Head of Aphrodite found during excavation of mosaic

The dramatic 1600-square-foot Roman mosaic discovered last year in the ancient town of Antiochia ad Cragum on the southern coast of Turkey continues to bear fruit. Archaeologists excavating the part of the mosaic that was left underground at the end of the last digging season found a life-sized marble head of Aphrodite face down in the soil. The head has been damaged — there are copious chips on the nose, right eye, cheek and chin — and no matching body was found.

This one beaten up head is of disproportionate historical importance because it’s the only piece of monumental sculpture unearthed in eights years of excavations.

The new discoveries add evidence that early residents of Antiochia – which was established at about the time of Emperor Nero in the middle of the first century and flourished during the height of the Roman Empire – adopted many of the trappings of Roman civilization, though they lived in relative isolation a thousand miles from Rome. In the past, scholars believed the region’s culture had been too insular to be heavily impacted by Rome.

Yet [University of Nebraska–Lincoln professor of art history Michael] Hoff and his team have found many signs that contradict that belief.

“We have niches where statues once were. We just didn’t have any statues,” Hoff said. “Finally, we have the head of a statue. It suggests something of how mainstream these people were who were living here, how much they were a part of the overall Greek and Roman traditions.”

Lime kilns have been found near the site which suggests the statuary that once inhabited the niches of Antiochia ad Cragum were burned to make the slaked lime used in concrete. The rise of Christianity in the area in the 4th century may have also played a part as pagan iconography, including statues and figural reliefs, was a particular target of destruction.

The head of Aphrodite wasn’t the only exceptional discovery this season. The team excavated the western half of the large mosaic surrounding the marble-lined swimming pool that was partially unearthed last year. They cleared the pool and found two stairways leading into it and benches along the inner sides. They also found that the elaborate mosaic floor was used as a base for a glass-blowing furnace in the middle of the fourth century, around the same time the lime kilns were in use. Because of these later finds, the date of the mosaic has been moved forward to the late second or early third century.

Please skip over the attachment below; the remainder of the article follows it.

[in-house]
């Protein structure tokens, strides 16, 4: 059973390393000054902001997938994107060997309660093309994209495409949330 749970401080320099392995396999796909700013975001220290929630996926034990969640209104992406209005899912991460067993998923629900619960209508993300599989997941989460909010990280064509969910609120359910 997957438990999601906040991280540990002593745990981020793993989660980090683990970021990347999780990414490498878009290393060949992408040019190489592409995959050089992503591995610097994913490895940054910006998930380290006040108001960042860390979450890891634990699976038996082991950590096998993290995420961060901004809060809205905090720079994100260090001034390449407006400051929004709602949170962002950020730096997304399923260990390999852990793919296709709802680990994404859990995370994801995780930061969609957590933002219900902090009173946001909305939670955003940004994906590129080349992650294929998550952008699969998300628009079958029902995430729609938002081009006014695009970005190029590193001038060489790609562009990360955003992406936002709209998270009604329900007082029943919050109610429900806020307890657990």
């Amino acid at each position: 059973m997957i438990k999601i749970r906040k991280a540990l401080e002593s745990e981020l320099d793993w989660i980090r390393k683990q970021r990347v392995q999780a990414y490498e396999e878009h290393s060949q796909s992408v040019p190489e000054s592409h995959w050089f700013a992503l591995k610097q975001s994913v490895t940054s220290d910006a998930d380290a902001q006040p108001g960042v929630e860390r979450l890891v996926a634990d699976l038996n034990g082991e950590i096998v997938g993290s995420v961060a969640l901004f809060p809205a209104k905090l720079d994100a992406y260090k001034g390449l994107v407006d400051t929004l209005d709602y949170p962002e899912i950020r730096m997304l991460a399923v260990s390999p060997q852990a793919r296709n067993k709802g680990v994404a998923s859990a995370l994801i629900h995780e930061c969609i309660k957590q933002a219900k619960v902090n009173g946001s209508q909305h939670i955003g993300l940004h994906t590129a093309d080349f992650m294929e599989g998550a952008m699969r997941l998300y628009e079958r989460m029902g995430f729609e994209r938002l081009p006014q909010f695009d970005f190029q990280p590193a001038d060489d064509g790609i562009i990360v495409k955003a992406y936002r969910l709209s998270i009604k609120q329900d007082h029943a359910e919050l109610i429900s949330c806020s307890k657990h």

As if that weren’t enough for three month’s work, the archaeological team also discovered a second mosaic just south of the pool. They excavated a mound where toppled columns were visible above ground and found a square mosaic floor of geometric designs, fruits and flowers. The layout of the remains suggests this structure was a Roman temple which makes the floor even more unusual a find because mosaics floors are rare in Roman temples.

“Everything about it is telling us it’s a temple, but we don’t have much in the way of to whom it was dedicated,” he said. “We’re still analyzing the finds. But the architecture suggests heavily that it was a temple.”

While the larger bath plaza mosaic features large patterned areas, the temple mosaic uses smaller tesserae to compose geometric designs, as well as images of fruit and floral images amidst a chain guilloche of interlocking circles. The temple mosaic measures about 600 square feet.

Both mosaics will eventually be conserved and protected so visitors can enjoy their beauty in situ. For now, conservators repaired some of the damaged areas with a dedicated mortar then covered the mosaics with a conservation blanket and a heavy layer of sand to keep them safe from the elements and looters.

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Comment by Peeter
2013-09-25 03:26:29

I commented last year’s article about this find with a bit of an offhanded remark about the size of the mosaic not being that spectacular. I do admit that as a fanatic of mosaics and especially of late antiquity (about which I’m writing my thesis), I actually appreciate every new find and can never not be amazed when I see one. However, I do have to say that the comment I made last year still stands: this mosaic seems to be very modest despite all the noises the finders are making.

During the summer I finally managed to visit Aquileia that is probably one of the most interesting archaeological projects I have seen in a long while (especially the river harbor and the basilica with its campanile made out of the blocks of the former circus). I’m not even going to start talking about the wonderful 4th century floor mosaics of the basilica that with their 750 square meters easily dwarf the 150-200 of Antiochia ad Cragum. But I do have to say that almost every house that has been discovered in Aquileia (not to mention the thermae) has had floor mosaics of similar geometric quality as the ones in AdC. So it seems that paving everything with simple geometry was the thing that one did. Granted, these ruins have been preserved largely due to the fact that Aquileia lost much of its former importance pretty soon after the fall of the Western Empire and therefore not much was being built atop of them, but it seems that something similar can be said about AdC as well.

Once again: I actually do admire these new-found mosaics as I admire any discovery made about out the past (especially of the Roman era) and I don’t, in fact, think that they are something to be scoffed about. But I’m starting to feel that oftentimes the (hyperbole) statements made by the finders in our present age of media saturation and need for PR are meant for the general public rather than for those who are really interested in the actual facts (although this time there seems to be plenty of those as well).

Anyway, thanks again for another interesting article.

 
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